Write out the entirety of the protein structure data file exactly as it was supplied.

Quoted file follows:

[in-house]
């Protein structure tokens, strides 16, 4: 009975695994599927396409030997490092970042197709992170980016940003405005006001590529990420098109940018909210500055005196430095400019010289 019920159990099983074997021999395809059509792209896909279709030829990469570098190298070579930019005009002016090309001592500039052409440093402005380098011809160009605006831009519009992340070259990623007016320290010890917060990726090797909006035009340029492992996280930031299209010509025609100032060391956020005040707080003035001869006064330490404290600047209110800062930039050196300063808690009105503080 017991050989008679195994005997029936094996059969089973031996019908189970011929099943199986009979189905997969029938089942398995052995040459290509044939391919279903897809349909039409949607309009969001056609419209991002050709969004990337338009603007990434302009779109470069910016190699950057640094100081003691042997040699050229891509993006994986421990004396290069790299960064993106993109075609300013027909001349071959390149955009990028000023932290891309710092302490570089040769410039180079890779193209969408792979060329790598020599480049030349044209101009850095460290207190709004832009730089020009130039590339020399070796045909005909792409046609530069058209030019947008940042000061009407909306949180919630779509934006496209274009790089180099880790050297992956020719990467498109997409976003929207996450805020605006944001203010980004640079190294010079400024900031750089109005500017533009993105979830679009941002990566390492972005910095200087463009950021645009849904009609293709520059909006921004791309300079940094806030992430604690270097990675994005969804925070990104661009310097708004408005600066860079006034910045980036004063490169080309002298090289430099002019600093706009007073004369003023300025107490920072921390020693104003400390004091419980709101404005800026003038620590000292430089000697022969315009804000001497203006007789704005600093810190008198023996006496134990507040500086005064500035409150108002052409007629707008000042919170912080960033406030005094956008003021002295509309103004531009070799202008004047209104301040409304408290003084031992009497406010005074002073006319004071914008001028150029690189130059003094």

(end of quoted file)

[in-house]
């Protein structure tokens, strides 16, 4: 009975695994599927396409030997490092970042197709992170980016940003405005006001590529990420098109940018909210500055005196430095400019010289 019920159990099983074997021999395809059509792209896909279709030829990469570098190298070579930019005009002016090309001592500039052409440093402005380098011809160009605006831009519009992340070259990623007016320290010890917060990726090797909006035009340029492992996280930031299209010509025609100032060391956020005040707080003035001869006064330490404290600047209110800062930039050196300063808690009105503080 017991050989008679195994005997029936094996059969089973031996019908189970011929099943199986009979189905997969029938089942398995052995040459290509044939391919279903897809349909039409949607309009969001056609419209991002050709969004990337338009603007990434302009779109470069910016190699950057640094100081003691042997040699050229891509993006994986421990004396290069790299960064993106993109075609300013027909001349071959390149955009990028000023932290891309710092302490570089040769410039180079890779193209969408792979060329790598020599480049030349044209101009850095460290207190709004832009730089020009130039590339020399070796045909005909792409046609530069058209030019947008940042000061009407909306949180919630779509934006496209274009790089180099880790050297992956020719990467498109997409976003929207996450805020605006944001203010980004640079190294010079400024900031750089109005500017533009993105979830679009941002990566390492972005910095200087463009950021645009849904009609293709520059909006921004791309300079940094806030992430604690270097990675994005969804925070990104661009310097708004408005600066860079006034910045980036004063490169080309002298090289430099002019600093706009007073004369003023300025107490920072921390020693104003400390004091419980709101404005800026003038620590000292430089000697022969315009804000001497203006007789704005600093810190008198023996006496134990507040500086005064500035409150108002052409007629707008000042919170912080960033406030005094956008003021002295509309103004531009070799202008004047209104301040409304408290003084031992009497406010005074002073006319004071914008001028150029690189130059003094």